Chartering in Europe?

One of the coolest things about sailing is the access it provides to some of the most amazing places the planet has to offer. Although plenty of these places are right here in the United States, many of us crave destinations far far away, and making that possible is a big part of what the American Sailing Association is all about.

Chartering overseas is on the bucket list of many a sailor, but making it happen comes with a stipulation or two. A sizable number of countries require an International Proficiency Certificate that lets them know the charterer is trained, qualified and prepared to take one of their boats out to sea. In fact, it’s mandatory when chartering in most European/Mediterranean waters – dozens of countries insist the charterer hold an International Proficiency Certificate.

Fortunately, the ASA 104 course is quite similar to the IPC, so once you are certified to 104, simply fill out the application for the IPC, pay the fee and become internationally certified. To get the full scoop go to asa.com/ipc. Once that’s done, we highly recommend chartering and sailing the Med – you will never forget it.

What is ASA’s International Proficiency Certificate (IPC)?

An International Proficiency Certificate indicates that you have a certain level of proficiency and competency to safely operate a type/size of vessel. An IPC provides a certification which many Mediterranean charter companies view as equivalent to the ICC. Please note that any certification should also be paired with the appropriate sailing resume and you should check with your intended charter company to verify what they require.
As of 2018 the following countries accept the ASA IPC certificate: Austria, Belarus, Belgium, Bulgaria, Croatia, Czech Republic, Finland, France, Germany, Greece, Hungary, Ireland, Lithuania, Luxembourg, Netherlands, Poland, Portugal, Romania, Serbia, Slovakia, Spain, Switzerland, United Kingdom, Turkey.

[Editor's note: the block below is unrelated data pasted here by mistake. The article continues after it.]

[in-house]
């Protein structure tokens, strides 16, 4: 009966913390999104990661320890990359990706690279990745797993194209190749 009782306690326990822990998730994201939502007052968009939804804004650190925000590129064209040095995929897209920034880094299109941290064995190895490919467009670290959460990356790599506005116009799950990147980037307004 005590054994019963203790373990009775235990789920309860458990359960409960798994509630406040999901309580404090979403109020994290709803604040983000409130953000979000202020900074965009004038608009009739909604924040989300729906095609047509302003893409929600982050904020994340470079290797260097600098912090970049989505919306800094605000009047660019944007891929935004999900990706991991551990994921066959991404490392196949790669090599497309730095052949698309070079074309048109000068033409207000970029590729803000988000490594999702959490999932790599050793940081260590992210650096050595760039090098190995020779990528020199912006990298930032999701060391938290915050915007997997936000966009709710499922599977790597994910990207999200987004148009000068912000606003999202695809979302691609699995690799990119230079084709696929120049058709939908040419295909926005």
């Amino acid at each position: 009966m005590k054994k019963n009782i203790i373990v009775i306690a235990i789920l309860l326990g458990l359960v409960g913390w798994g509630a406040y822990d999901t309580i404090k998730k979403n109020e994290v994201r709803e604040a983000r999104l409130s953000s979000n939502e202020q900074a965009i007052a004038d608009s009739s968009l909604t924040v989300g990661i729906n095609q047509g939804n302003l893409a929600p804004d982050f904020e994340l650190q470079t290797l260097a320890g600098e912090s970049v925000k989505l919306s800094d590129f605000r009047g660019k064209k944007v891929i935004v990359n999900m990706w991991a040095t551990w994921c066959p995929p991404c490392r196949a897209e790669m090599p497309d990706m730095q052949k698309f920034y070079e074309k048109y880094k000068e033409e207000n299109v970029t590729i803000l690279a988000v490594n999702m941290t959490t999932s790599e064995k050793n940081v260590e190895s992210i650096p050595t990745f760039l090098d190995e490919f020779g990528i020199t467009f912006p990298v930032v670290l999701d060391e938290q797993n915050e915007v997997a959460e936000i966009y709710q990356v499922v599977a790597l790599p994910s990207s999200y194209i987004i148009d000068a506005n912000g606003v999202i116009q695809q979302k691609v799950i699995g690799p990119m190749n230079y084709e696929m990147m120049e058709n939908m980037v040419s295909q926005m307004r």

Before You Charter in Europe

  • The Mediterranean MooringThe Mediterranean Moor is a hybrid of anchoring, rafting, and docking used in regions where there is little tidal range. It takes its name from an old Mediterranean custom of mooring stern-to along a town’s quay or seawall which allows a lot of boats to fit in a small space.

    In principle, you drop an anchor in the middle of the harbor and tie the stern to the quay but the execution takes knowledge of how your boat behaves in reverse and skill in getting lines ashore.

  • Checking in and Checking OutIn every country, you visit by boat you have to pass through an inspection by customs and immigration, just as when flying. Entry procedures for vessels and their crews vary from country to country and sometimes include checking in with port authorities and a police department as well.

    Before leaving most countries you have to clear out with the same authorities. When you’re ready to depart, take your ship’s papers and passports, along with your inbound clearance paperwork, to the relevant offices. Make sure your departure documents are properly stamped as you’ll need them to present to the authorities when you clear into the next country you visit.

    The best tip is to do your homework in advance and understand what the procedure is well before you arrive.

Take an ASA Course in Europe

Croatia Sailing Center+385-99-215-4977Marina Nautica NovigradSV. Antona 15NovigradIstra52466Croatia


Pasimis(+357) 22 492777 2, Lesandrou StreetStrovolosNicosia2007Cyprus



Canary Sail – La Gomera(855)-866-5566Calle Real105 San Sebastian de la GomeraLa Gomera, Islas Canarias38800Spain

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